Coalinga, CA (August 4, 2020) – Harris Farms is deeply concerned with the health and well being of all equines. Among the many good practices we embrace, here is our farm’s vaccination policy For West Nile Virus.
West Nile virus is included in the list of core vaccines that the American Association of Equine Practitioners recommends for all horses regardless of where they live or whether they travel. Most cases of West Nile virus could have been prevented with proper vaccination. A recent case seen in Stanislaus County in California was in an unvaccinated two year old Quarter Horse. Measures that can be utilized to prevent this disease include proper vaccination and reducing mosquito exposure.
West Nile virus is a member of the Flaviviridae family in the genus Flavivirus. It was first introduced into the U.S. in 1999 and rapidly spread to the 48 contiguous states in the following years. Since 1999 more than twenty-five thousand cases of West Nile encephalitis has been reported in the United States. Many wild bird species can carry high levels of the virus and serve as reservoirs for it. Mosquitoes transmit the virus by feeding on the blood of infected birds and then on susceptible species like horses and humans. Both horses and humans are dead end hosts meaning they cannot transmit the disease even if an infected animal is bitten by a mosquito and that mosquito bites another horse or human.
Clinically the virus damages the brain and spinal cord so infected animals’ exhibit fever and neurological signs such as limb incoordination and stumbling. Additionally this can be accompanied by fever and face, neck or trunk muscle twitching. Behavioral signs can also be seen in horses such as hyperreactivity or depression. In severe cases horses might be unable to rise develop paralysis, coma and eventual death. The case fatality rate in horses in around 33%.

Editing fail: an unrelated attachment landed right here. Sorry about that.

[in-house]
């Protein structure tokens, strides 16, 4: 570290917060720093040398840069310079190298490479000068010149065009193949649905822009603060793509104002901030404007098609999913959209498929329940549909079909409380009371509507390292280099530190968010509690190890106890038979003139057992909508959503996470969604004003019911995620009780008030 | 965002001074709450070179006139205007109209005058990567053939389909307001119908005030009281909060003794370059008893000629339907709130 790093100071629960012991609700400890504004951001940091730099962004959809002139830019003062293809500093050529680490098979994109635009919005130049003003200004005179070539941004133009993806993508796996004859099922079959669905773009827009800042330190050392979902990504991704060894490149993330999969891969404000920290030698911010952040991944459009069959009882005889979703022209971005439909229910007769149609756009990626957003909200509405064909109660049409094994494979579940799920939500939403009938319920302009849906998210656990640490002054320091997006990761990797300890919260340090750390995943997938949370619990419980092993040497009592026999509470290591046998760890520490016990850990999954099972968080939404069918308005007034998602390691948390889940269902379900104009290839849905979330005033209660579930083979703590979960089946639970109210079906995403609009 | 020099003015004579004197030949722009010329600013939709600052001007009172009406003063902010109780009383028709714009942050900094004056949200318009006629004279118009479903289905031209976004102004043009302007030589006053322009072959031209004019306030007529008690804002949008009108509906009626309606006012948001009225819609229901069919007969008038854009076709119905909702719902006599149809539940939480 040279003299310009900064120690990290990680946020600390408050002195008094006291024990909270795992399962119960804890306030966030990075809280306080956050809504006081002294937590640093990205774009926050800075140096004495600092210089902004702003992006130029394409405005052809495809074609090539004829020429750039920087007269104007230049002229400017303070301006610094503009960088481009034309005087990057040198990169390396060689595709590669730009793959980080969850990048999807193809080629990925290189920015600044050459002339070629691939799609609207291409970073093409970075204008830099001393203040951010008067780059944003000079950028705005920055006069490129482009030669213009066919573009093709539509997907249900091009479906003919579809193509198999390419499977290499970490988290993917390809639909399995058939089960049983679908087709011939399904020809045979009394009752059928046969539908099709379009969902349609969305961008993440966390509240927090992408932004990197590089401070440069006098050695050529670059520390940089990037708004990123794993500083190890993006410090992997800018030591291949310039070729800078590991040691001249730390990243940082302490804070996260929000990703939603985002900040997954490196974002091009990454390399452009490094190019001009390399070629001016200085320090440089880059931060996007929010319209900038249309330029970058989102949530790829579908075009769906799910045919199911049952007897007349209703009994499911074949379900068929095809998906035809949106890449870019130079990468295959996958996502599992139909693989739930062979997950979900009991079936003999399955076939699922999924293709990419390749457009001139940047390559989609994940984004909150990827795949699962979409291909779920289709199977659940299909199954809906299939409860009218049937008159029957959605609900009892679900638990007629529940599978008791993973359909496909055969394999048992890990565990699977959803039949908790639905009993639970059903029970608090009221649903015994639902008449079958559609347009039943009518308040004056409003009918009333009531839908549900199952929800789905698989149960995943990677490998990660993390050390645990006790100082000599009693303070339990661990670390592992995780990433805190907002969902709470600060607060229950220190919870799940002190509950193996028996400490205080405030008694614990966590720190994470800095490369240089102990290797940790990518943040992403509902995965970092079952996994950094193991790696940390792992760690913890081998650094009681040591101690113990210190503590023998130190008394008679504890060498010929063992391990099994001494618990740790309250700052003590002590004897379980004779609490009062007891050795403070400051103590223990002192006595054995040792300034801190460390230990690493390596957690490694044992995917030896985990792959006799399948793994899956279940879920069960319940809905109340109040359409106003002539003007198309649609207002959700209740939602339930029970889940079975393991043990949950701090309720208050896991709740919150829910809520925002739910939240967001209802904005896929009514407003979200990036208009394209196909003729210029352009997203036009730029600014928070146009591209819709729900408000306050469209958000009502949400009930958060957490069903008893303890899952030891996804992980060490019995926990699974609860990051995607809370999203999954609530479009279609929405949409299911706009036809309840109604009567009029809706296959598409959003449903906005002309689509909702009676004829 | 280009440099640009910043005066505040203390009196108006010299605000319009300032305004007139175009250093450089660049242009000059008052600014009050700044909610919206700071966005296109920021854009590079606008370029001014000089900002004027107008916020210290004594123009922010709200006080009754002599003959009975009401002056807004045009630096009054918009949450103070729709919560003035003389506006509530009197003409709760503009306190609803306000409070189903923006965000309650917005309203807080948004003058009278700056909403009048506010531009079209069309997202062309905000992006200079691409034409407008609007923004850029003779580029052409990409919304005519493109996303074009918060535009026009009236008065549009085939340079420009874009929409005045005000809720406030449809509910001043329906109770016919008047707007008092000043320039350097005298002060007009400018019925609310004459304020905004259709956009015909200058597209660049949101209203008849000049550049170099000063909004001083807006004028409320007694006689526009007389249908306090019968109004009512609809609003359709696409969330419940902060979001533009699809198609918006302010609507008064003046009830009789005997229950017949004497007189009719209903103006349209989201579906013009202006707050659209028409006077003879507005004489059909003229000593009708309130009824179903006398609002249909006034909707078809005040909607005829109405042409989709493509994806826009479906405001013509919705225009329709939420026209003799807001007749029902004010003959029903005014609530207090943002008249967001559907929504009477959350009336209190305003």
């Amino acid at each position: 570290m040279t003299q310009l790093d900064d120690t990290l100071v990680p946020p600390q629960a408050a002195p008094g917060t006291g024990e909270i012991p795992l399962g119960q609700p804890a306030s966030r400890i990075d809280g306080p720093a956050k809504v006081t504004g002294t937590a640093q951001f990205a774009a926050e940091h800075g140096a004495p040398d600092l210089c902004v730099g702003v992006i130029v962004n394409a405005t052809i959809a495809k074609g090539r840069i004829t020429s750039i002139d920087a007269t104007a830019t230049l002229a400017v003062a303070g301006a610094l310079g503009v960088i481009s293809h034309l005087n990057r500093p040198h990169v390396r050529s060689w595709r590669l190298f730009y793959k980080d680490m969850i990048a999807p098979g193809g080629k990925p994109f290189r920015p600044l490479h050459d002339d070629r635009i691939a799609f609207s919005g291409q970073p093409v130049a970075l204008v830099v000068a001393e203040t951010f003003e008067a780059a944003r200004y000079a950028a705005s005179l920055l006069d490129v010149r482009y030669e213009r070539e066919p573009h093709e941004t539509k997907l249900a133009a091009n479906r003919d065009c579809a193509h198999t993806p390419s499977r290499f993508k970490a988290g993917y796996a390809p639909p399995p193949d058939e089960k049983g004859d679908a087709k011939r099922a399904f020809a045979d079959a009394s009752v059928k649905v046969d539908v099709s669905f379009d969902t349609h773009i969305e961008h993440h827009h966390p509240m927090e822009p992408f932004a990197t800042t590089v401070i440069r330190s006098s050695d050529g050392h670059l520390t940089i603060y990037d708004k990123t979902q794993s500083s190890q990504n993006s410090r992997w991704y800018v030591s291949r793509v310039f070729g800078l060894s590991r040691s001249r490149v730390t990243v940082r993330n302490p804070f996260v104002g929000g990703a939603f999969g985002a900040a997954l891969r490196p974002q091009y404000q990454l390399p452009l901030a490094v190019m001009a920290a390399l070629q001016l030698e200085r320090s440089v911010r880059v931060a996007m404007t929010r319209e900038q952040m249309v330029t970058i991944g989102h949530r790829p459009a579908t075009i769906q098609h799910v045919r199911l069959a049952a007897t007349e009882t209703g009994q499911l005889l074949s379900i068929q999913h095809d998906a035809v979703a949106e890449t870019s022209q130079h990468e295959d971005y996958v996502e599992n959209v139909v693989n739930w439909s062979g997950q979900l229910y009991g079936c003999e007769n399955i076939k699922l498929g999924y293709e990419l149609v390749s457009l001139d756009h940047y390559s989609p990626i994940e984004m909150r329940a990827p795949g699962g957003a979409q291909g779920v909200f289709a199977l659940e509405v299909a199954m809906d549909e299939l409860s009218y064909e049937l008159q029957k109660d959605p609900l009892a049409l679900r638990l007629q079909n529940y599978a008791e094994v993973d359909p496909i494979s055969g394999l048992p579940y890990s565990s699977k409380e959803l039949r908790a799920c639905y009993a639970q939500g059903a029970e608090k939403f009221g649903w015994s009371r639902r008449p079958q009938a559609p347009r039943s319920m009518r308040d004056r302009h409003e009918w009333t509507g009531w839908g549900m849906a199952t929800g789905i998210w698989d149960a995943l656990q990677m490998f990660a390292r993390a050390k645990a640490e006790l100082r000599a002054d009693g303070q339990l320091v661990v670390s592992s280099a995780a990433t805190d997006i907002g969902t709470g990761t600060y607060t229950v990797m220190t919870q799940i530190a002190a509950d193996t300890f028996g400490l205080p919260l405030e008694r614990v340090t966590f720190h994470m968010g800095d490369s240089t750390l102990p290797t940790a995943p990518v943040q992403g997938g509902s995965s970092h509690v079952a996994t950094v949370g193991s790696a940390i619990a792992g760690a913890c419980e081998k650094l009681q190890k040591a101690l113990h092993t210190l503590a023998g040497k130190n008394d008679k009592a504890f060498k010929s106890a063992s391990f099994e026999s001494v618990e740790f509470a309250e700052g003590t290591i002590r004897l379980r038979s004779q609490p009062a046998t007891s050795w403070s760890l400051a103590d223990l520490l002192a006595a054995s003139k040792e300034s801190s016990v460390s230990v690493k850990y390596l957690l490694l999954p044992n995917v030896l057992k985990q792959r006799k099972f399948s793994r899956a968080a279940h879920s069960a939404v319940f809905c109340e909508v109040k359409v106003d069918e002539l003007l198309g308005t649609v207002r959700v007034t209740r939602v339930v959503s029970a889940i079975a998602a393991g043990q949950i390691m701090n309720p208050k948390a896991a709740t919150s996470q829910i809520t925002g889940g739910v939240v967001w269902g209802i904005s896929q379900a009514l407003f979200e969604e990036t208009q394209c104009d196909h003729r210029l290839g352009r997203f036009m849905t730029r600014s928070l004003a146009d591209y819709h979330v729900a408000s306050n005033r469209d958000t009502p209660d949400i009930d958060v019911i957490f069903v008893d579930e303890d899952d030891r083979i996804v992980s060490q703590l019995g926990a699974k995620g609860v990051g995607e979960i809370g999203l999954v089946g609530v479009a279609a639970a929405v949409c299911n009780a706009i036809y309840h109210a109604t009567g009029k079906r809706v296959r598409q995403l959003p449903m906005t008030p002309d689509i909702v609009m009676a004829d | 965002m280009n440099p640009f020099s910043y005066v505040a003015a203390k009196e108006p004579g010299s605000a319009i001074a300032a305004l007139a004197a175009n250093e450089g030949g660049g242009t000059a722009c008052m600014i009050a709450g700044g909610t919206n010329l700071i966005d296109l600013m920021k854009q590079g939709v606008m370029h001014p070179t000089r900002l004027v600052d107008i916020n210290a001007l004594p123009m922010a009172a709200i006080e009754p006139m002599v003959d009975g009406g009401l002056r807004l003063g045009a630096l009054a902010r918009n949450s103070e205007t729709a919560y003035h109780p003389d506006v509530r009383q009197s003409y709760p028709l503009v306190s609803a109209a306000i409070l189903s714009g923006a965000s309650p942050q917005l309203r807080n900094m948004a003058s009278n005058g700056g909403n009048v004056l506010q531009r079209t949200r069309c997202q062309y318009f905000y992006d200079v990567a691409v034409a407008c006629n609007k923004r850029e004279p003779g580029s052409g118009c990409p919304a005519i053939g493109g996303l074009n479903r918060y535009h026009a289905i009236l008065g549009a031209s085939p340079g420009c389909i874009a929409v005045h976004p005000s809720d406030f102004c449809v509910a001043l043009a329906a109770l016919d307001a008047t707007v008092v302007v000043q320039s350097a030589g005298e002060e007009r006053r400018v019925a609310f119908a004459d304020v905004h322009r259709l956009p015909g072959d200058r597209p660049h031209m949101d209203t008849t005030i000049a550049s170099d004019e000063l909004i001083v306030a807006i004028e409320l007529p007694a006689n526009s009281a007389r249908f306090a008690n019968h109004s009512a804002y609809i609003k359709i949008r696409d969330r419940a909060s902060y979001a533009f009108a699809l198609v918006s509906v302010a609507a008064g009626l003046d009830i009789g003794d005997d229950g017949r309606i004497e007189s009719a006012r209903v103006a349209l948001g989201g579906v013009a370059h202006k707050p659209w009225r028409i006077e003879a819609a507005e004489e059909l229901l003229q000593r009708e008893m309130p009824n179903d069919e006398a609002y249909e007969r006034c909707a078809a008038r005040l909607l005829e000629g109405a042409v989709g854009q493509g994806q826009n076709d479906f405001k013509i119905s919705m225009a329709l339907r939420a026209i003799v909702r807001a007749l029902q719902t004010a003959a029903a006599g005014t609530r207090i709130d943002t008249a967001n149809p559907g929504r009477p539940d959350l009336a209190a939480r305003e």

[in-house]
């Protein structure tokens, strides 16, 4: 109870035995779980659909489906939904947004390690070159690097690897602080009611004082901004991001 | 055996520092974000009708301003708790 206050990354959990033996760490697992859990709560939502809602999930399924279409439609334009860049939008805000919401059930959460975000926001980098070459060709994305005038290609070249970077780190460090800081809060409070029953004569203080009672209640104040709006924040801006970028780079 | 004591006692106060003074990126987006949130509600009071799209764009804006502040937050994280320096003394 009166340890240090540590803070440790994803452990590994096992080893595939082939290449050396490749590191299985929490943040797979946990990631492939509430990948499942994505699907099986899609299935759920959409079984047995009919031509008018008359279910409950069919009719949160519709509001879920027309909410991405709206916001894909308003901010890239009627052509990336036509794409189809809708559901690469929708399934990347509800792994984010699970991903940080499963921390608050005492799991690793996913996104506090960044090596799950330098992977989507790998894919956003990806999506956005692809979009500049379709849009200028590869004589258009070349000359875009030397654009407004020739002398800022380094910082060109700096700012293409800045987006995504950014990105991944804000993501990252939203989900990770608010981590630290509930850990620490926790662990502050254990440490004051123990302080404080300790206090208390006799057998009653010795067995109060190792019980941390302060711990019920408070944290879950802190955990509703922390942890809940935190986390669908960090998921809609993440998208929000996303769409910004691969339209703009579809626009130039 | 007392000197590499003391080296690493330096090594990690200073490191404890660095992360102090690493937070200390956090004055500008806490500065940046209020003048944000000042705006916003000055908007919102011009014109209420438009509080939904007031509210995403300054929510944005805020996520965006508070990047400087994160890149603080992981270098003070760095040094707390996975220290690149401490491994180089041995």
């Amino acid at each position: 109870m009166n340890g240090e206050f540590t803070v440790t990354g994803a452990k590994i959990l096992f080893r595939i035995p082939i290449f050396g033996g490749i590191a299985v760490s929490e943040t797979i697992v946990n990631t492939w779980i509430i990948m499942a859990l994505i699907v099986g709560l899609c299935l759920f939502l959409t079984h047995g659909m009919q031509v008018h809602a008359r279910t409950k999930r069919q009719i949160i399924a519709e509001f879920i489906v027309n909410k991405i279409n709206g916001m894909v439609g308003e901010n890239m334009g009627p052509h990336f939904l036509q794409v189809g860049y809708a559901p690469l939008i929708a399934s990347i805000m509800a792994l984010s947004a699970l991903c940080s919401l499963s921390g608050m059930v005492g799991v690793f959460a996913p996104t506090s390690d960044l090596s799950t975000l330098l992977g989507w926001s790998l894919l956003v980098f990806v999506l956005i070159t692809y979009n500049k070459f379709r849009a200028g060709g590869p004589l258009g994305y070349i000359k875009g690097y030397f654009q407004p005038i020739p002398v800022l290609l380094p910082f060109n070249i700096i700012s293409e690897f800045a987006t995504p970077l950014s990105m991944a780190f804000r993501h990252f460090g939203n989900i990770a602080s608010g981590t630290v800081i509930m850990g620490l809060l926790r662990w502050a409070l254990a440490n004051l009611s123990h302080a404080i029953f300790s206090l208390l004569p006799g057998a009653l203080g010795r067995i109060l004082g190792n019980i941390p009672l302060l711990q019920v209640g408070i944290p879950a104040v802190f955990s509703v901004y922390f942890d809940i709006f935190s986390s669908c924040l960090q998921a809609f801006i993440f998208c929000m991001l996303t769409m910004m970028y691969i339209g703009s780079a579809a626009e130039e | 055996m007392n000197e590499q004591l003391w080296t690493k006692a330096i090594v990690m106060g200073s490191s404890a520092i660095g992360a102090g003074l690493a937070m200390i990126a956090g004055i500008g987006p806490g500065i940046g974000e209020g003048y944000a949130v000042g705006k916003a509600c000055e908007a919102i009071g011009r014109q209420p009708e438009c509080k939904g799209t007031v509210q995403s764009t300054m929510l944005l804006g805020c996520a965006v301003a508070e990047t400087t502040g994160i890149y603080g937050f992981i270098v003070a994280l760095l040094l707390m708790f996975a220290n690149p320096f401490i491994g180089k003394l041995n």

A vaccine was developed in 2001 and widespread vaccination efforts resulted in a dramatic drop in infection rates across the country. The vaccine promotes excellent immunity when administered according to recommendations. The vaccine should have an initial dose given and then be boostered with a second dose 4-6 weeks later. The second vaccine is crucial to elicit the protective immunity. Horses that primarily only receive one vaccine may not be fully protected. After the initial series the horse can receive annual boosters and be fully protected unless in a very high risk area (southern states where mosquitoes remain active all year long). In high risk areas vaccinating twice a year may be
At Harris Farms our foals receive an initial three dose series of vaccines given prior to their yearling year. This ensures that there is no maternal antibody interference with their own immune system. Core vaccines (Rabies, Eastern and Western Encephalitis and West Nile) are then boostered annually. Pregnant mares are boostered with these vaccines one month prior to foaling and colostrum levels are checked at foaling to insure that a high immunoglobulin level is transferred to the foal.
Jeanne Bowers-Lepore, D.V.M.
Veterinarian Harris Farms Horse Division